This Saturday, Jessica Ennis-Hill will take her first baby steps back to competition following the birth last July of her first child, Reggie.
If the gold medal she won at London 2012 marked the pinnacle of her heptathlon career, returning to the track after pregnancy has been, as she says, “a whole different ball game”.
Toni Minichiello, Ennis-Hill’s coach since she was 13, is ensuring the mother of all comebacks is carefully planned. And the golden girl of British athletics knows there’s a great track record of new mums coming back even stronger.
“Before I had Reggie, it was all about me, me, me,” she said recently. “Now Reggie comes before everything else, but I’m still really competitive. I want to be there, and be at my best again.”
Ennis-Hill was back in the gym in October, only three months after giving birth. The 100m hurdles at the Great CityGames Manchester will be the first time she has raced in almost two years, and she won’t compete in a full heptathlon until the end of May, giving her time to remaster the seven different disciplines.
Professor Greg Whyte, sports scientist at Liverpool John Moores University, is reassured that Ennis-Hill has not tried to do too much, too soon.
“During childbirth, hormones are released that increase laxity around the joints, particularly around the pelvic area,” he explains. “What you have to be careful of immediately post-childbirth is that you don’t overexert those loose joints.”
Split abdominal muscles, which are a common complaint during pregnancy, can also pose problems for returning athletes. “That can impact on core stability, and Jessica, as we know, is Mrs Abs,” says Whyte.
“You only had to look at her at London 2012 to see how incredible her core strength is. Pregnancy won’t necessarily have been detrimental, but the way she addresses those issues will have to be very specific.”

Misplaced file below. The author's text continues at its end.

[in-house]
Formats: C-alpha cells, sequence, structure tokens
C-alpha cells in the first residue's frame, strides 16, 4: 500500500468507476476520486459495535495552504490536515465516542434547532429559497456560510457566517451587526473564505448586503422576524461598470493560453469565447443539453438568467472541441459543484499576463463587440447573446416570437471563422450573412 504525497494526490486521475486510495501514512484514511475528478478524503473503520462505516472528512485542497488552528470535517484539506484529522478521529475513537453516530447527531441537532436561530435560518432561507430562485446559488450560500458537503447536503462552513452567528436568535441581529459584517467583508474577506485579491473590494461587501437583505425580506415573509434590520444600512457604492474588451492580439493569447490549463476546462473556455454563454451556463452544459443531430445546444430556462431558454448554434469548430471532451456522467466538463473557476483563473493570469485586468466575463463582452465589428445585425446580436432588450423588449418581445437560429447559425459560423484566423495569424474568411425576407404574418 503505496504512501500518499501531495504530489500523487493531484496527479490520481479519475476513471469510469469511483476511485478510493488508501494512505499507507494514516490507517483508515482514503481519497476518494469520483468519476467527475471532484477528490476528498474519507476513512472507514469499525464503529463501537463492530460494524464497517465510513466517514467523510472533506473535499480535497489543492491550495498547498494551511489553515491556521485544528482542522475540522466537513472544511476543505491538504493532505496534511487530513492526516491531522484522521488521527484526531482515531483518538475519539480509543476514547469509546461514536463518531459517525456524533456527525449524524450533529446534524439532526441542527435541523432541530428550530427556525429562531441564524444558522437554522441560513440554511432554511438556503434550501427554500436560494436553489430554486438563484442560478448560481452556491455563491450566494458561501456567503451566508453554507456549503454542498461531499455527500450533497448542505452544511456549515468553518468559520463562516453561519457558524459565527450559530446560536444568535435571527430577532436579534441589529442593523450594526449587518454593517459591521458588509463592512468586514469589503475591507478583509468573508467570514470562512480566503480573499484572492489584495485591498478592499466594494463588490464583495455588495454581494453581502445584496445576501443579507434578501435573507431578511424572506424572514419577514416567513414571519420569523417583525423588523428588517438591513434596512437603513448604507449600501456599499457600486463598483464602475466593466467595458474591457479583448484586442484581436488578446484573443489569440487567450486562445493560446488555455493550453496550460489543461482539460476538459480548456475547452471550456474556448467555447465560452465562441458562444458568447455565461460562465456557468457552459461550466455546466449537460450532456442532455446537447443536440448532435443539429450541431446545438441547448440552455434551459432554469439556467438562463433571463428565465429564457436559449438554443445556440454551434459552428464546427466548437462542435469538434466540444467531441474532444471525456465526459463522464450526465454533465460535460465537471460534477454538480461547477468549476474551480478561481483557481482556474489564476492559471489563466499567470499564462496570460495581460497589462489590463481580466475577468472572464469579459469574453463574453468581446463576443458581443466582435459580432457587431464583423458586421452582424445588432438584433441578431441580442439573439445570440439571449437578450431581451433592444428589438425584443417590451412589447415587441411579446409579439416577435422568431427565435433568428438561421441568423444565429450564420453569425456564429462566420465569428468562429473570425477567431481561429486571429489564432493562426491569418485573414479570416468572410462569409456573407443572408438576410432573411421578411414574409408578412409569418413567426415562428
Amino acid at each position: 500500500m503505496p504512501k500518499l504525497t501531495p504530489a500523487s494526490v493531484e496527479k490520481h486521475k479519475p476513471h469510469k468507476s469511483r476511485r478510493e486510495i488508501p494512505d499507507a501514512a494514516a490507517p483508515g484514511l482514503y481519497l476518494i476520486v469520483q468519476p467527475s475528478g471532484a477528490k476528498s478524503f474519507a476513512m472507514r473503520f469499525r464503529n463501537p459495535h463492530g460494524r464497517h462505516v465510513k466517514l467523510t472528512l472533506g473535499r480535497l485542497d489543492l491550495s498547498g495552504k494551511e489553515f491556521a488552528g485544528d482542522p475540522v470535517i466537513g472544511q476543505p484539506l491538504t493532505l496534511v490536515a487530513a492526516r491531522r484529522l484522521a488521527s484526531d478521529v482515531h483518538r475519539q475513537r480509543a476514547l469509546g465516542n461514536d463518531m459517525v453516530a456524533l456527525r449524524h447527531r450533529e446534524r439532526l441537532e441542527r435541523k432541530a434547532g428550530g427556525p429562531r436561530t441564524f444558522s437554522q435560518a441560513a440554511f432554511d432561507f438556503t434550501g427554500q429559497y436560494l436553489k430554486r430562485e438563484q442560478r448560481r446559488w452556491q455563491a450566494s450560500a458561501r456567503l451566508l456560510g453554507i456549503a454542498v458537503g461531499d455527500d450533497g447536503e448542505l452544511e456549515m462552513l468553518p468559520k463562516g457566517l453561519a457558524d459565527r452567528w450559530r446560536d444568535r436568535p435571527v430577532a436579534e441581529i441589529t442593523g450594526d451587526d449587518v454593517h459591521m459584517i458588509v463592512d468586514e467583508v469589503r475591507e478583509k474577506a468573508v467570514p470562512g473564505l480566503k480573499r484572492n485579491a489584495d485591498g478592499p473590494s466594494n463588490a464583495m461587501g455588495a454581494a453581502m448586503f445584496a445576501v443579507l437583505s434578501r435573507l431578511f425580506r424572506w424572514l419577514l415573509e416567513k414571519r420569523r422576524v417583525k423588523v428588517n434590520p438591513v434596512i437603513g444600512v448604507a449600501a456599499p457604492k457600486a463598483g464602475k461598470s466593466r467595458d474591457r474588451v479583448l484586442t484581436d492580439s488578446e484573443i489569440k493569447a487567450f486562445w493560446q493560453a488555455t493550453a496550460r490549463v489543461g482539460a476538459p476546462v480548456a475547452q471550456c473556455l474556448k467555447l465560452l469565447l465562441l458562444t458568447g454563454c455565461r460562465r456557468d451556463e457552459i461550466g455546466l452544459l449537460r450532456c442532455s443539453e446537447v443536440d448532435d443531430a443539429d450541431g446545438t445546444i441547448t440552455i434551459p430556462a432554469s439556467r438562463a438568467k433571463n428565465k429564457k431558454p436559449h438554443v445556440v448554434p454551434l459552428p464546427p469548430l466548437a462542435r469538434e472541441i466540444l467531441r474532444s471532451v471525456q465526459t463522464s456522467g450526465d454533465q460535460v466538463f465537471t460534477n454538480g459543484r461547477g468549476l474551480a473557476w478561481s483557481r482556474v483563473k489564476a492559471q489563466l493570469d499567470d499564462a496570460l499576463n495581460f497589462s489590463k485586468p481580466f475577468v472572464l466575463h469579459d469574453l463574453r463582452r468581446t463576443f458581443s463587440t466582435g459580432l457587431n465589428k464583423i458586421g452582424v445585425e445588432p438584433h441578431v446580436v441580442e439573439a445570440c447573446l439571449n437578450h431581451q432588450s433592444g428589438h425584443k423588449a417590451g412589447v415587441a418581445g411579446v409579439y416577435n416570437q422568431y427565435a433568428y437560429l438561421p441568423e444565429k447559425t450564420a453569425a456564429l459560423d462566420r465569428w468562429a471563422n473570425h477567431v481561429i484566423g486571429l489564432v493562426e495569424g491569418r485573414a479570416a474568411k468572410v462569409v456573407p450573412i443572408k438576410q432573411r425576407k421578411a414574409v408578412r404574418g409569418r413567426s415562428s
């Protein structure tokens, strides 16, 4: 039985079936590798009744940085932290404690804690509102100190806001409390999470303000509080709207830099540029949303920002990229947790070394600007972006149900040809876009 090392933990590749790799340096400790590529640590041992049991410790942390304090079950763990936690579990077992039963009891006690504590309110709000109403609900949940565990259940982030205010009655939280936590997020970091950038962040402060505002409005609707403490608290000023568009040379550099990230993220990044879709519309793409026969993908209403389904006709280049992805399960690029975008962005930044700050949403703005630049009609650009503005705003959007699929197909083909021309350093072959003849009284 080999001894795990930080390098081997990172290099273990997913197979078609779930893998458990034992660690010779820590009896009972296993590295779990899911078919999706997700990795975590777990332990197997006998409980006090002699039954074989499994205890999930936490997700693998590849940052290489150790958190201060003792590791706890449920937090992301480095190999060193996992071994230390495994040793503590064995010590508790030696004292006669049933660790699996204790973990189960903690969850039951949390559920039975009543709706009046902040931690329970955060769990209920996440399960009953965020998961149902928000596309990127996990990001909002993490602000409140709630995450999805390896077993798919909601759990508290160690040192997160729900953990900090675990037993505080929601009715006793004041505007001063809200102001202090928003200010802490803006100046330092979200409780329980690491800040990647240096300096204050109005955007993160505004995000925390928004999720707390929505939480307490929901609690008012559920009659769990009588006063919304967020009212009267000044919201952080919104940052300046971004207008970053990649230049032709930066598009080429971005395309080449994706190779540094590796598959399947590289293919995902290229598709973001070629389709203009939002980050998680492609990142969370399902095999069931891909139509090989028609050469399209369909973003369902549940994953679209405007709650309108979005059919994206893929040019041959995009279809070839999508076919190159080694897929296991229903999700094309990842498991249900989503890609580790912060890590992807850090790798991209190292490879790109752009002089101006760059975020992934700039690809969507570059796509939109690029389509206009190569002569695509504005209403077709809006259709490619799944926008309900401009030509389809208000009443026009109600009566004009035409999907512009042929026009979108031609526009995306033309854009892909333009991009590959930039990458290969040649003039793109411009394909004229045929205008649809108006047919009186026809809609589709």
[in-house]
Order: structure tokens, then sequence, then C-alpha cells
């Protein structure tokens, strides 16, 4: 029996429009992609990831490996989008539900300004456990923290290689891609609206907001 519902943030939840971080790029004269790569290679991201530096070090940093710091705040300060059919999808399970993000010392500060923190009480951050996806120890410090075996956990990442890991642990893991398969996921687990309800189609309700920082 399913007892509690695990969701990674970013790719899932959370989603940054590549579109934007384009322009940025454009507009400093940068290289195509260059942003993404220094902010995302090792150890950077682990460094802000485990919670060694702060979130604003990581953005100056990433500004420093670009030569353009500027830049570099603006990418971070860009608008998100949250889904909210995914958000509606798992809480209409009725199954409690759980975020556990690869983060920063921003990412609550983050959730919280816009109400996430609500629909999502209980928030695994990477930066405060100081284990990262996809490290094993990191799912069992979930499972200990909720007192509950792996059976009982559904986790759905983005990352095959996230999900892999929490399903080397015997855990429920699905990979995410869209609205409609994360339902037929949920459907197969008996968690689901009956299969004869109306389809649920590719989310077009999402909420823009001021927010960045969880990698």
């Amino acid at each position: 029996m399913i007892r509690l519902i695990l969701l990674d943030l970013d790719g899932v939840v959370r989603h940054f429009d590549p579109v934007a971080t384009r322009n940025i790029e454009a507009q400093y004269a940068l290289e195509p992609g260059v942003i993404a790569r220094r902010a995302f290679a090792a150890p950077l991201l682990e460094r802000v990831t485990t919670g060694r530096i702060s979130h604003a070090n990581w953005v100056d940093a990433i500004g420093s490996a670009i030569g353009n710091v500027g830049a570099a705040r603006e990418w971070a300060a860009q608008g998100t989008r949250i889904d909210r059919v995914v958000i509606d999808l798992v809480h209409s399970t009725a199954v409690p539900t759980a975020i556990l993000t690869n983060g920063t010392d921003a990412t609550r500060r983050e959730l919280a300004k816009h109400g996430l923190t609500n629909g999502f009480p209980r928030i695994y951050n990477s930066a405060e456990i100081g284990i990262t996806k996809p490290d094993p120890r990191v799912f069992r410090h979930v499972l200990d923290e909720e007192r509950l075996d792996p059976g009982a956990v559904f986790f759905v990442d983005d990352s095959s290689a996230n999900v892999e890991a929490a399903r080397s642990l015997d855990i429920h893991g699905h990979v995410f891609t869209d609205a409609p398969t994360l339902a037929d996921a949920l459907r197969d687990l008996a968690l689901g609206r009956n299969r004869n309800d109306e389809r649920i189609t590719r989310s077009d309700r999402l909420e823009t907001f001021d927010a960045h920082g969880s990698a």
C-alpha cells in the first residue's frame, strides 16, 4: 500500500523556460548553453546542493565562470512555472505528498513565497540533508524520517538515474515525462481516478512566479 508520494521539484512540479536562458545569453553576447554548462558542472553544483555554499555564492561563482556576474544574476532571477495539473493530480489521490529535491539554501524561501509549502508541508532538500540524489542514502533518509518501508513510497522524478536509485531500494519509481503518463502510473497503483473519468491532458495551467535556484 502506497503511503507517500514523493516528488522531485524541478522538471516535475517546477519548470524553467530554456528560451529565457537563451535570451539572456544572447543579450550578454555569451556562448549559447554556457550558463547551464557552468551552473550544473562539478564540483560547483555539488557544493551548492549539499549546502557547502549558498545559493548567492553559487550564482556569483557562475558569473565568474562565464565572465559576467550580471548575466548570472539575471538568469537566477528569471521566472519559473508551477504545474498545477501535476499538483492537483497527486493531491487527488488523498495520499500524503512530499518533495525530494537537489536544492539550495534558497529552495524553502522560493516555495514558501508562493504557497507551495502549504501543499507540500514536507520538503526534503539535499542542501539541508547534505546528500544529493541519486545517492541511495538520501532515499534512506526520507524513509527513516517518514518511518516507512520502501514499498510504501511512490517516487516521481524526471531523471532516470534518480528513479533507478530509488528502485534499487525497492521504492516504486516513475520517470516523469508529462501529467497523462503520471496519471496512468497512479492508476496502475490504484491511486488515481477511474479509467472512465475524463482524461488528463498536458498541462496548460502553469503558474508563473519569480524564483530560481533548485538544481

That said, changes in the bodies of pregnant women, including a natural increase in red blood cells, can be incredibly valuable, especially in the first trimester when they can carry on training pretty much as normal. Unfortunately for Ennis-Hill, that hormone boost will almost certainly have worn off by the time she takes her marks in Manchester.
“Those performance benefits fall off quickly after giving birth,” Whyte explains. “You get a return to what we call homeostasis, a return to normal levels, very rapidly post-childbirth.”
The biggest advantage for Ennis-Hill may be psychological. Jo Pavey, who won 10,000m European gold in August last year at the age of 40, had given birth to her second child, Emily, only 11 months previously.
“We made it a family affair,” Pavey said of her return to training (her husband Gavin is her coach). “We’d all go to the track together, and Emily would play on the rug in the sunshine and my son Jacob would be running around. I was still breastfeeding at the start of April, only a month before the 10,000m trials. “I still train really hard, but I’ve got a good balance to my life – I don’t dwell on training afterwards,” she added. “I’ve got two lovely children and a supportive husband, and that made it possible for me to go out, enjoy my running, and not get stressed about it.”
Ennis-Hill has already adapted her training regime. Whereas for London 2012 she trained in morning and afternoon sessions, she now does just one morning session, leaving afternoons free for Reggie. When he goes to bed at 7pm, she works on a weights routine in her home-built gym.
Her pregnancy “sabbatical”, Whyte argues, could have a profound effect on her performance. “There is no doubt about it, a nine-month, guilt-free sabbatical was probably a very positive thing for her. Now it’s about managing that change in lifestyle.
“Having children brings balance, because you suddenly realise what’s important,” he says. “But equally you have to be careful that the balance doesn’t tip too far in favour of family life and anti-competitiveness. She will have to manage her new lifestyle – being married, having a child – and balance that against how driven, dedicated and tenacious she is within her sport.”
Young Reggie might only be crawling, but Ennis-Hill is ready to leap back into contention. “I’d be lying if I said there hadn’t been days when I thought: ‘I’m not sure I want to do this, it’s really hard. I’ve already become Olympic champion. Do I want all the stress and hard work again?’ But I have to give it a go.”